Aircraft manufacturers don’t publish consumption specs for this but pilots are trained how to take advantage of this when doing short field take-offs. The idea of a short field take-off is to get the wheels off the ground as soon as possible since the amount of drag once airborne is greatly reduced. Then the key thing is to keep the nose as close to the ground as possible. Firstly because an airplane can so easily get into ground effect – think of Bernoulli’ principle and that piece of paper being blown across a table – and secondly because an airplane that gets off the ground quickly can easily lose lift and stall a wing. You effectively lift off too soon and then force it to stay close to the ground.

Once off the ground flying in ground effect, the aircraft accelerates at its fastest rate so that you can use the speed to pull up and clear taller obstacles, or just get clear of a short or rough runway quickly. The toughest part is trying to stay close enough to the ground because as you accelerate the aircraft goes more and more out of trim and it takes a serious effort just to keep the nose down – the aircraft is fighting you to climb and you are pushing the yoke very hard towards the ground. Fun stuff… but I sure wouldn’t have wanted to be a bomber transport pilot in WWII flying 50’ above the Atlantic doing deliveries to England… no wait, that would sure be more fun than sitting at my desk job.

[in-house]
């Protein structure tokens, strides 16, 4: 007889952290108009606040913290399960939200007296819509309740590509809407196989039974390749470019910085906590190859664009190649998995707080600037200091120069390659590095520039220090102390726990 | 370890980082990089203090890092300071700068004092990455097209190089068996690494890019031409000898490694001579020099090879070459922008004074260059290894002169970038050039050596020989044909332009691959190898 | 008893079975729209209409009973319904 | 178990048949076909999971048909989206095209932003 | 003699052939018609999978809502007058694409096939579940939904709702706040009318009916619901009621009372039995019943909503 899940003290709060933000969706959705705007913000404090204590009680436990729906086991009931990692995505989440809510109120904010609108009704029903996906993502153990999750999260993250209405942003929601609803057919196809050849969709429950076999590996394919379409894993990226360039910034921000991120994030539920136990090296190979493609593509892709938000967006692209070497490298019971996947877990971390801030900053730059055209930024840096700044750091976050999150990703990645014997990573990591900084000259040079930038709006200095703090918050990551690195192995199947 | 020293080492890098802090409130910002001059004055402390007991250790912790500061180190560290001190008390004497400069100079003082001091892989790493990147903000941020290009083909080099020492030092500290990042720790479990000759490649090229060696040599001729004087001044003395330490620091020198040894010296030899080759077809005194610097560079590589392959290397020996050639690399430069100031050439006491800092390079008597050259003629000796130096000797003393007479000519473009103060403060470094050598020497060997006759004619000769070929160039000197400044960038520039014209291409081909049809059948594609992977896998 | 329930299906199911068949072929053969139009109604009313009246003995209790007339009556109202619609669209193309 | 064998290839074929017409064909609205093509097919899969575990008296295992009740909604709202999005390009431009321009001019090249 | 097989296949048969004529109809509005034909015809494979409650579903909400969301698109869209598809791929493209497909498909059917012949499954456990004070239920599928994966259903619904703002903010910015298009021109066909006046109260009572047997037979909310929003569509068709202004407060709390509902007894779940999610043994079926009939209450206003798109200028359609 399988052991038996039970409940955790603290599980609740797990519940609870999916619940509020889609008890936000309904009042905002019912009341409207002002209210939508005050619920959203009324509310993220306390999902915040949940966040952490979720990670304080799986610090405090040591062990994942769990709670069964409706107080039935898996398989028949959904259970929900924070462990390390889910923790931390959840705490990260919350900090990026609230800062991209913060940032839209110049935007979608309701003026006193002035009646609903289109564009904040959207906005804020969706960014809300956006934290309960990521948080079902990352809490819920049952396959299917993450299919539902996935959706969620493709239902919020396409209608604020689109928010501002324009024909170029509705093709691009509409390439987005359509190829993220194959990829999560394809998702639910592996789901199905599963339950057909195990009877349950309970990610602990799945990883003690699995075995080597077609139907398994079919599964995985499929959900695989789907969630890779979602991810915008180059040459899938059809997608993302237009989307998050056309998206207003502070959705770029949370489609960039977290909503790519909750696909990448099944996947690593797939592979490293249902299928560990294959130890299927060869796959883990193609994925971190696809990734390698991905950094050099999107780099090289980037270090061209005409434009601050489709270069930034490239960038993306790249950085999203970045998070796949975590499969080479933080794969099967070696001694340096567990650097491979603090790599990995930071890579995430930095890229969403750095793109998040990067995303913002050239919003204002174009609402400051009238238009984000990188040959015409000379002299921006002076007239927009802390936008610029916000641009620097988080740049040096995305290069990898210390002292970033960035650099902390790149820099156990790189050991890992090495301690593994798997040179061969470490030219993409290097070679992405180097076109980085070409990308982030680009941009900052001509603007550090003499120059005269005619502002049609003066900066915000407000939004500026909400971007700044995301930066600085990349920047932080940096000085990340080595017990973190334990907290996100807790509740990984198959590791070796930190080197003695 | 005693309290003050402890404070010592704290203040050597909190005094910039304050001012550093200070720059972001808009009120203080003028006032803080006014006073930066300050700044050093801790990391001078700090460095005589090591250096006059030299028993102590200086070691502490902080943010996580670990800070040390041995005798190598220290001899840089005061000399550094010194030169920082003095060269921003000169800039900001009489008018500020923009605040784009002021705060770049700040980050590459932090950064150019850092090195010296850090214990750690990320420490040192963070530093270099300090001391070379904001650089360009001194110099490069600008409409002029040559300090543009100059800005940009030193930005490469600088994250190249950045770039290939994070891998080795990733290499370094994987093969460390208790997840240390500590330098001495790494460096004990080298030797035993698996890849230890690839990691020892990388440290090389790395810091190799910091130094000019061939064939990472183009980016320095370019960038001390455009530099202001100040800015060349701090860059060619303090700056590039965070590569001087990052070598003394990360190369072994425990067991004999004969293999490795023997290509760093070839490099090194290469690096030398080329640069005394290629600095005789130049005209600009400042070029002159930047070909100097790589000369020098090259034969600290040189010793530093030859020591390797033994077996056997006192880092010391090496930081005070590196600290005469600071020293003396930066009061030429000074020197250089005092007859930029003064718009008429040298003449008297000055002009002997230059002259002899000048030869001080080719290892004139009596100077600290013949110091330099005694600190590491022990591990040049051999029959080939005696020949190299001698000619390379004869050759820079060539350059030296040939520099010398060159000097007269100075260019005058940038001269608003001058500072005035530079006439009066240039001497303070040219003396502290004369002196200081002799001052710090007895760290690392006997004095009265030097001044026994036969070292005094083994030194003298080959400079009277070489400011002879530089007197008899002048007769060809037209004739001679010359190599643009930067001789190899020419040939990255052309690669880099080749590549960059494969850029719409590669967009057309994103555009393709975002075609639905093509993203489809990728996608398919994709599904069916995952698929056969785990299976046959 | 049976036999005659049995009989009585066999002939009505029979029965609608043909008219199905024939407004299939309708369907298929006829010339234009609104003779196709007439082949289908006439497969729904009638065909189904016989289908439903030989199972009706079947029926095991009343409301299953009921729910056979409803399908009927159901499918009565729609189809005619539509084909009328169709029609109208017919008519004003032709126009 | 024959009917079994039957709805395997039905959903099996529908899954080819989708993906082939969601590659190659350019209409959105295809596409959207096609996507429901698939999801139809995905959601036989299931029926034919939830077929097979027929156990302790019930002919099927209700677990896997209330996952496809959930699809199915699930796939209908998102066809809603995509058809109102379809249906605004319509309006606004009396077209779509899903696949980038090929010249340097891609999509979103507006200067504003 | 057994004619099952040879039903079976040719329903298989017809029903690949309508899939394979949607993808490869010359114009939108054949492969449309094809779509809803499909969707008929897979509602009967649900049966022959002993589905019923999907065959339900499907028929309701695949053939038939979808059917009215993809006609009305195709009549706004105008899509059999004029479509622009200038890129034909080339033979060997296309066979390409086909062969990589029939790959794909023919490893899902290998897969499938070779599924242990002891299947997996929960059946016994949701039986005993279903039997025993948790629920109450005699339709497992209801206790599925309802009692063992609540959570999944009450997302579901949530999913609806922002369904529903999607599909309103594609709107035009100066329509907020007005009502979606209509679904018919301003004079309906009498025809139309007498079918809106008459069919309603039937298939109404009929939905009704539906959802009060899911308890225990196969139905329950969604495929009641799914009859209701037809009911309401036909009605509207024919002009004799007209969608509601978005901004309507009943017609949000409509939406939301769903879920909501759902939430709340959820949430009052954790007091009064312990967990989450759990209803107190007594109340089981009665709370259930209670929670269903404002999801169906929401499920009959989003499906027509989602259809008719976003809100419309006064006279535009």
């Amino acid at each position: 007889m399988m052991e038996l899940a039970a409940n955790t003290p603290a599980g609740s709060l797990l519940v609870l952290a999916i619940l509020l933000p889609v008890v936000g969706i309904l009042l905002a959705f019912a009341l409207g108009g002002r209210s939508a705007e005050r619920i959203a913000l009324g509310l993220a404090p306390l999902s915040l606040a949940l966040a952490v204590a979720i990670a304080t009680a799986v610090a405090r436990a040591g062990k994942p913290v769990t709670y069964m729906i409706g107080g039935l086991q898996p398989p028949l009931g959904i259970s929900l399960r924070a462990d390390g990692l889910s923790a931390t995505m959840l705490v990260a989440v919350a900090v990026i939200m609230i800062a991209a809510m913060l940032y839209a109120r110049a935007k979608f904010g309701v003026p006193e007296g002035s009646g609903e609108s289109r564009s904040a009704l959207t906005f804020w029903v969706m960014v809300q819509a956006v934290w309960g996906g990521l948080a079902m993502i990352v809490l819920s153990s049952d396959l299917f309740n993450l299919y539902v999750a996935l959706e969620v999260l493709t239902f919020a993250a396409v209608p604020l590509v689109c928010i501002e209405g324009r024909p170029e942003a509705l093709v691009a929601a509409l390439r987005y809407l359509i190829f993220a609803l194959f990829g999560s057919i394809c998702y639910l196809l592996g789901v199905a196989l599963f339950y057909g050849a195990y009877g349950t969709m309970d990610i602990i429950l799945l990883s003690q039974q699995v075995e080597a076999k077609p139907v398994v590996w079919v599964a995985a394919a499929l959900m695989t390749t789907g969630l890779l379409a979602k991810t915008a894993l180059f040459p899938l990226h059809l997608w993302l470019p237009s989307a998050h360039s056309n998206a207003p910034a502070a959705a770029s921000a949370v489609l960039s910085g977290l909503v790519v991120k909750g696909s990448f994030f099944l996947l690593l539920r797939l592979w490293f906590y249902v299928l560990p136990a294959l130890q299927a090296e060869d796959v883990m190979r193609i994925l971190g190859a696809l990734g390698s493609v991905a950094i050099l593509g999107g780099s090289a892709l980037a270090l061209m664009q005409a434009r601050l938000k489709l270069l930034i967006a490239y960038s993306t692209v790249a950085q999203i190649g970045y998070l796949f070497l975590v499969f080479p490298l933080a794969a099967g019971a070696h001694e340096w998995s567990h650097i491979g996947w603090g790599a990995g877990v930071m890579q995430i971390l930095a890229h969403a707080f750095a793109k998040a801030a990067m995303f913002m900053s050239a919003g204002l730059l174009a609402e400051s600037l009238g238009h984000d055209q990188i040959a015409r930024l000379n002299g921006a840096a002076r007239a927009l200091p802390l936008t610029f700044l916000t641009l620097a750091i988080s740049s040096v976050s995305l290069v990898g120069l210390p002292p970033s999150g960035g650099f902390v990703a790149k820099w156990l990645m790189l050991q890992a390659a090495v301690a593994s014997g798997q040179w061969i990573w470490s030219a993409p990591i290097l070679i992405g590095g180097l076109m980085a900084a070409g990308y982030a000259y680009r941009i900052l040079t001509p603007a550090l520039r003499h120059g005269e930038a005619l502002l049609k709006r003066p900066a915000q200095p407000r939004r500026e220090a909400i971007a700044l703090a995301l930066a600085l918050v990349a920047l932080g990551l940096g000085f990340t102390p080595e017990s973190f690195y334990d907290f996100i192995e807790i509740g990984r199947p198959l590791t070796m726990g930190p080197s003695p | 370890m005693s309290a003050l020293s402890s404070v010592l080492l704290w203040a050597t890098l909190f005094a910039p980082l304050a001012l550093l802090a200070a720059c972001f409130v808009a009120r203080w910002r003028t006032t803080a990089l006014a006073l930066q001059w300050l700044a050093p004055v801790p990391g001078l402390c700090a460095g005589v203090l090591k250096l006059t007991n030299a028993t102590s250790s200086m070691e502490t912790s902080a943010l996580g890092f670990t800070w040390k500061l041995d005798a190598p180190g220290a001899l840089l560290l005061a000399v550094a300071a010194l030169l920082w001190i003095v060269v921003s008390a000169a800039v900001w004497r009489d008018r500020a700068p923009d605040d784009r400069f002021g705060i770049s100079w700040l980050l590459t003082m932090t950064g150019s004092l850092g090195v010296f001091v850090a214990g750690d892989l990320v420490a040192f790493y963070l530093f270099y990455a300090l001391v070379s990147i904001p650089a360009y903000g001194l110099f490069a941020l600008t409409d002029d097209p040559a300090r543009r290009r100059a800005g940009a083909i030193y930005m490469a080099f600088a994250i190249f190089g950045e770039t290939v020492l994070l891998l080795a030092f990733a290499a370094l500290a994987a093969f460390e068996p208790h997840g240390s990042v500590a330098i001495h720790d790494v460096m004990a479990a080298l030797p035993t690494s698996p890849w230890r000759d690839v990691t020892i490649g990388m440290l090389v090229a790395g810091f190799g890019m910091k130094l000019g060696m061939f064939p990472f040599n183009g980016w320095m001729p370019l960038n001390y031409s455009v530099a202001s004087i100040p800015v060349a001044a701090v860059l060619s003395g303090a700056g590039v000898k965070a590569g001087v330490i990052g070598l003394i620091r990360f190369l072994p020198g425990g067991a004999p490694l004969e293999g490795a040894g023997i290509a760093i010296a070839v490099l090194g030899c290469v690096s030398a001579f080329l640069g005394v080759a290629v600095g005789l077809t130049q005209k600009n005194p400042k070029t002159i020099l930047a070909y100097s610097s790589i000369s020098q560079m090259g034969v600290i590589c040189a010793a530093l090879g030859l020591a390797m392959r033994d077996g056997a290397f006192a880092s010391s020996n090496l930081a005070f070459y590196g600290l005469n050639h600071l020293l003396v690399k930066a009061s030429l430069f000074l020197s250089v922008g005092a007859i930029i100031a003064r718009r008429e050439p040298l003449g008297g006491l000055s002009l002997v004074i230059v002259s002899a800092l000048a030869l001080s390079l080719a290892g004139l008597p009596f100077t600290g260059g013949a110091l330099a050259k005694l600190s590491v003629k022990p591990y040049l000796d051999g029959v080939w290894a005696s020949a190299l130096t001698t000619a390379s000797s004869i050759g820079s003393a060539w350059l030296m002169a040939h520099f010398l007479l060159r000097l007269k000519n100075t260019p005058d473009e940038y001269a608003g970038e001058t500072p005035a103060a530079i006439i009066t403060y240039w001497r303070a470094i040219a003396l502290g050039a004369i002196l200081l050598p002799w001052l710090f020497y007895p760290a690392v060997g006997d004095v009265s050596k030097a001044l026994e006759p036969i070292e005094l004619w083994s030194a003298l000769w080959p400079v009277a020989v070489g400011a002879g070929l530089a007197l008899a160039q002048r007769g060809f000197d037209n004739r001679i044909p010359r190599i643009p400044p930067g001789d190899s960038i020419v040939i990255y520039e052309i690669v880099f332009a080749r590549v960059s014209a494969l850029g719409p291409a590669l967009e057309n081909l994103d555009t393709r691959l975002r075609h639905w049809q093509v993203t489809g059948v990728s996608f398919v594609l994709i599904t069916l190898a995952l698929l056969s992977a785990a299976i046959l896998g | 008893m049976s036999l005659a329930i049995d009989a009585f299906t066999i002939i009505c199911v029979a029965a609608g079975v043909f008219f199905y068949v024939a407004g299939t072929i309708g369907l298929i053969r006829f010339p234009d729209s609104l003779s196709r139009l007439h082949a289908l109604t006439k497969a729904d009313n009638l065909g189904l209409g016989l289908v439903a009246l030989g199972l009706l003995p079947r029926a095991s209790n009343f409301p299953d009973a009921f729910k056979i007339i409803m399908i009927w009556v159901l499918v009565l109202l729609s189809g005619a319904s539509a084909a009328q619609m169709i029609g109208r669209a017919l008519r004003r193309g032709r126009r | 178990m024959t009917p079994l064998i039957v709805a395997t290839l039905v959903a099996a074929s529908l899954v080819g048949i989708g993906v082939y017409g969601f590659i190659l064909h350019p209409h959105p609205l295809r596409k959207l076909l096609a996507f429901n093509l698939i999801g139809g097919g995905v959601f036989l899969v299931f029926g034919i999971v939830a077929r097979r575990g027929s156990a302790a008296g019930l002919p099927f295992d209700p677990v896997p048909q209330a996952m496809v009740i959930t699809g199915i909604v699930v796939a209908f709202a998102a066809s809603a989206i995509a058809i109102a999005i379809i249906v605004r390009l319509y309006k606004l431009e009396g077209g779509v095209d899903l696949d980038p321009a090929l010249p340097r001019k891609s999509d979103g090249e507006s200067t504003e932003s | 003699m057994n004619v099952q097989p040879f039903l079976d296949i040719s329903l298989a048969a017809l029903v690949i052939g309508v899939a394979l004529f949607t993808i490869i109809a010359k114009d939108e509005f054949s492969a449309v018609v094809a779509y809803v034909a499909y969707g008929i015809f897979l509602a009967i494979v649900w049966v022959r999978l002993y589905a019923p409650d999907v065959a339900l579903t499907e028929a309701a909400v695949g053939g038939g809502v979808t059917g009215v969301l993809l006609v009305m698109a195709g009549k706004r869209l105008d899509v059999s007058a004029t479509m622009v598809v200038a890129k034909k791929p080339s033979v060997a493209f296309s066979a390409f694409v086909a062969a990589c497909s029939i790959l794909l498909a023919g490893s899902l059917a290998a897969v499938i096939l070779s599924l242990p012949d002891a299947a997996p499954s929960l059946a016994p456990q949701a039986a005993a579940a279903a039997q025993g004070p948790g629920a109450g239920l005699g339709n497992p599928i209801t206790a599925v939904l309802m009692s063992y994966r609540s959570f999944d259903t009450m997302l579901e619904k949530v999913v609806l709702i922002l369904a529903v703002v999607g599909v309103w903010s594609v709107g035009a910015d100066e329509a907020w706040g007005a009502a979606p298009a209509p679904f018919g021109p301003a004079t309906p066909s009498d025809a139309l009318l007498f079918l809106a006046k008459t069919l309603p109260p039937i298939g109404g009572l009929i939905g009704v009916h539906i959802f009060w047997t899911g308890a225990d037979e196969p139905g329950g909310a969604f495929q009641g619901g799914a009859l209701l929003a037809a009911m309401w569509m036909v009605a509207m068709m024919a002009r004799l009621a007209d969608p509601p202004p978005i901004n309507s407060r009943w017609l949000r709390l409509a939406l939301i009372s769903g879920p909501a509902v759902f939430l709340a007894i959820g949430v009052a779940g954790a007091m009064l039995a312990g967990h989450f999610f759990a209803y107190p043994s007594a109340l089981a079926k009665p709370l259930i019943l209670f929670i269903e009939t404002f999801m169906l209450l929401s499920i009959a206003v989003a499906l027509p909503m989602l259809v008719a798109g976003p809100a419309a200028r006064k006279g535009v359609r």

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Old 01-10-2008, 10:55 AM   #19 (permalink)
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Who: is ground effect so noticeable? While landing the Cessna, the pilot told me the plane doesn't easily descend through those last few meters above the runway to touch down. I've heard of the phenomenon, but I wasn't sure how much my leg was being pulled or not.
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Old 01-10-2008, 11:41 AM   #20 (permalink)
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He wasn't pulling your leg. Check out the ratings for helicopters hovering in ground effect (IGE) vs out of ground effect (OGE) - major difference.

I'm not sure what the mileage improvement from skimming across a lake would be but 30% wouldn't surprise me at all and the optimal speed for skimming would likely be faster than the maximum endurance (most economical) flying speed as well.